Further changes are likely in due course, as the ISAF force laydown continues to evolve to increase the presence of ISAF and Afghan forces across the main population centres in the province. We will make further announcements at the appropriate point as decisions are made.

UK forces first deployed to Musa Qaleh in summer 2006. The history of our involvement since then reflects the complexity of the campaign, but our objectives throughout have remained clear: to protect the population against the insurgency and to reinforce the legitimate Afghan Government. Over the period in which we have been responsible for security there, 23 British service personnel have lost their lives in the district. However, through their professionalism and courage, and that of their colleagues, insurgent activity in the district centre has been contained, the authority of the legitimate Afghan Government has been reinforced, and there has been steady progress on governance and development, especially in the last 12 months, as the daily lives of its citizens have been improved. While responsibility for security will now transfer to US forces, the UK will remain committed to building on the progress of development through the ongoing activities of the UK-led Helmand provincial reconstruction team in Musa Qaleh.

Environment, Food and Rural Affairs

Agriculture and Fisheries Council

The Minister with responsibility for food, farming and environment my hon. Friend the Member for Poplar and Canning Town (Jim Fitzpatrick) represented the United Kingdom at the Agriculture and Fisheries Council in Brussels on 22 February. Richard Lochhead MSP also attended. It was also the first Council for Commissioners Ciolos and Dalli.

On animal welfare labelling there was a first exchange of views on the Commission’s communication for labelling food to reflect the animal welfare status of their production. Discussions showed some common ground among member states, not least on a call for any welfare labelling system to be simple, clear, voluntary and allow for higher levels than the EU minimum. There were also calls for a thorough cost-benefit analysis of any proposals so as not to place undue burden on producers, but conversely it was also acknowledged that welfare labelling could provide producers with new market opportunities. There was little discussion of the concept of EU animal welfare reference centres.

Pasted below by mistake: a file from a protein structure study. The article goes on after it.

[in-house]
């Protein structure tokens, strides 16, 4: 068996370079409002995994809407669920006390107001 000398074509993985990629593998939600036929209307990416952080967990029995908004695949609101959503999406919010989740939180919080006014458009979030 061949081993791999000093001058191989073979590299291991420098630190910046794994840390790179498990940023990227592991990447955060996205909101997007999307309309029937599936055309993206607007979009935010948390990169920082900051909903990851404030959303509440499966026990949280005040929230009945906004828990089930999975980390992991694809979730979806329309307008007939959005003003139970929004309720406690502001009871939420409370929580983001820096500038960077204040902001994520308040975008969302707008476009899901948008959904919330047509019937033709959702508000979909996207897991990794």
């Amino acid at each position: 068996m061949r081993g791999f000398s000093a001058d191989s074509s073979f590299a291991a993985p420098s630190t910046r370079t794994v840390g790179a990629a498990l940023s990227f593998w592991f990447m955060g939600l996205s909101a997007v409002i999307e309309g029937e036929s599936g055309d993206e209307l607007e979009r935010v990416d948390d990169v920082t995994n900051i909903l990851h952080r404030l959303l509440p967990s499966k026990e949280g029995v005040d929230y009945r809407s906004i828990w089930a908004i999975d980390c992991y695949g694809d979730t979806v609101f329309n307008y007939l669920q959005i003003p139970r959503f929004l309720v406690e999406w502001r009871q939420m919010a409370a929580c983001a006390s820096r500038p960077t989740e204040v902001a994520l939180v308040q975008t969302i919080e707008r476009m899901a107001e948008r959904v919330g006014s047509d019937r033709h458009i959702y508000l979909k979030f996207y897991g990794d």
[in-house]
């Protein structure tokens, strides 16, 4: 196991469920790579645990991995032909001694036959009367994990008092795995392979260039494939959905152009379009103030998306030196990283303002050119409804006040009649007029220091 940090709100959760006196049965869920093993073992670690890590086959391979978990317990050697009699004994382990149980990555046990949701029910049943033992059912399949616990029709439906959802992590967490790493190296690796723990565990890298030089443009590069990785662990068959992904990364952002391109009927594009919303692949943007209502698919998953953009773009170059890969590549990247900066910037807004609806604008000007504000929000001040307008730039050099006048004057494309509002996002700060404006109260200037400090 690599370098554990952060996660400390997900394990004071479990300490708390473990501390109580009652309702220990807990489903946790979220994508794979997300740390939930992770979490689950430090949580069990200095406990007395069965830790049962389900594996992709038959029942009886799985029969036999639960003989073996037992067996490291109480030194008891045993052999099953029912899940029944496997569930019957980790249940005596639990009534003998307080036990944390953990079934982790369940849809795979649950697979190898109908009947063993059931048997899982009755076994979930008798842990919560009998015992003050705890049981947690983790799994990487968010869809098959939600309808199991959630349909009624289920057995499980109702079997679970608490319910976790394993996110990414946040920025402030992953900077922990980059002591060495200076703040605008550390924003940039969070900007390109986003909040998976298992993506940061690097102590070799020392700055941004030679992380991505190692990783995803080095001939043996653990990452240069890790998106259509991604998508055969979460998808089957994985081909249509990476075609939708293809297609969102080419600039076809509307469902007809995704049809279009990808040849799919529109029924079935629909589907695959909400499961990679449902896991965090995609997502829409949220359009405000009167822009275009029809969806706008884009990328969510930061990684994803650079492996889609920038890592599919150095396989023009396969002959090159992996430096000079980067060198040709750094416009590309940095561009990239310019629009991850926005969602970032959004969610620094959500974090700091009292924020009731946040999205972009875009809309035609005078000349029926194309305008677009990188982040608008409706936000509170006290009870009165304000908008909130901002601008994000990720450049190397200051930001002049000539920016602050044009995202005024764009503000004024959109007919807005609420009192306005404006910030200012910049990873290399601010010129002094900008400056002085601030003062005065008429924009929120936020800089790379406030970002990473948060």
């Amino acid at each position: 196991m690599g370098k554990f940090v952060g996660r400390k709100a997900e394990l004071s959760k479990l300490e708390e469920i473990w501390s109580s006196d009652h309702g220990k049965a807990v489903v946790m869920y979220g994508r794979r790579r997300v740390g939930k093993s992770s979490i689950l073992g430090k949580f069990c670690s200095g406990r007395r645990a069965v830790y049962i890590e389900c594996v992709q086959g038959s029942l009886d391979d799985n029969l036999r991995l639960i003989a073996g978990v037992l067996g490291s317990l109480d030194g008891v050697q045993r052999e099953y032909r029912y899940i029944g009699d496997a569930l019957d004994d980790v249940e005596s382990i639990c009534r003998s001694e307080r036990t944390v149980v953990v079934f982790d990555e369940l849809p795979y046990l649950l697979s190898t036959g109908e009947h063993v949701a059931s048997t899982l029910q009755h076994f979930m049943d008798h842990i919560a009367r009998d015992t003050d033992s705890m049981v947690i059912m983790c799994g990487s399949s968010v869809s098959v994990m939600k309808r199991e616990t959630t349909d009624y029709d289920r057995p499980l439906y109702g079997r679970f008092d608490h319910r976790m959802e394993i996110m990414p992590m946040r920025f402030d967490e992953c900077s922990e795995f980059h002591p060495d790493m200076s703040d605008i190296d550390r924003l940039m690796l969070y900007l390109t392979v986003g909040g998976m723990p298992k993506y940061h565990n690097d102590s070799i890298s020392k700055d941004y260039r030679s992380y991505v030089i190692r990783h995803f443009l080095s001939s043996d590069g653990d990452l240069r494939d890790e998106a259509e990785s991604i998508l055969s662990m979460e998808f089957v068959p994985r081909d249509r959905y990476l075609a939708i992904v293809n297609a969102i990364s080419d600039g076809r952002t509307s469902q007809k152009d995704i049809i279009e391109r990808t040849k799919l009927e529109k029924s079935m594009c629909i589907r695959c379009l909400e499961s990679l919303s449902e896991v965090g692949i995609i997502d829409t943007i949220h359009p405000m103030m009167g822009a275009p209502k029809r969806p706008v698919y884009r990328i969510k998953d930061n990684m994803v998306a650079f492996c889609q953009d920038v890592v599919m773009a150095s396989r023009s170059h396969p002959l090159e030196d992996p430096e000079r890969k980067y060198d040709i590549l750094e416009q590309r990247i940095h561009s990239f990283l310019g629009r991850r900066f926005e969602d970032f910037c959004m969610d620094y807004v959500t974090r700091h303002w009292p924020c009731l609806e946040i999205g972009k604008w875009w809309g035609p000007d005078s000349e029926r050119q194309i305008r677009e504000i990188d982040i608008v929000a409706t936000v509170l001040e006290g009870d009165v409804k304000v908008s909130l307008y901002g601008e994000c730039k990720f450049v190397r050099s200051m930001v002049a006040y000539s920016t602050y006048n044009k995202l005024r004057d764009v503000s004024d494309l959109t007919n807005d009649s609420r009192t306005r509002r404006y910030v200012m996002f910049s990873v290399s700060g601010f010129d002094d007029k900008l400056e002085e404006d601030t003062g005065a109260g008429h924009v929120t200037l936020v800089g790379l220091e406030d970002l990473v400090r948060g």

Next, the Presidency tabled a paper on the future of market management measures (MMMs) under the common agricultural policy (CAP). Most member states believed the current degree of market orientation to be sufficient, while others (including the UK) believed the degree to be insufficient. The majority of member states also thought the existing suite of MMMs were efficient but not sufficient for the future given the increasing prevalence of price and income volatility. The UK was among those that welcomed the expected abolition of export refunds—and Commissioner Ciolos confirmed that their abolition was a core element of the EU’s Doha development agenda (DDA) position—and also doubted the utility of MMMs across the piece. A number of member states also called for additional MMMs, while a bloc—the UK included—remained sceptical of adding to the existing instruments.

Commissioner Ciolos stressed that there would be no return to the pre-2003 days of market management. The Presidency noted the views around the table and set out its intention to submit draft Council conclusions to the Special Committee on Agriculture—SCA.

Italy requested Council to approve extension of its state aid scheme to support land purchases, calling for European solidarity. The application required Council approval because it was outside regular state aid rules. A number of member states indicated they would vote against, therefore the Presidency halted the discussion, noting that the Council was not unanimous.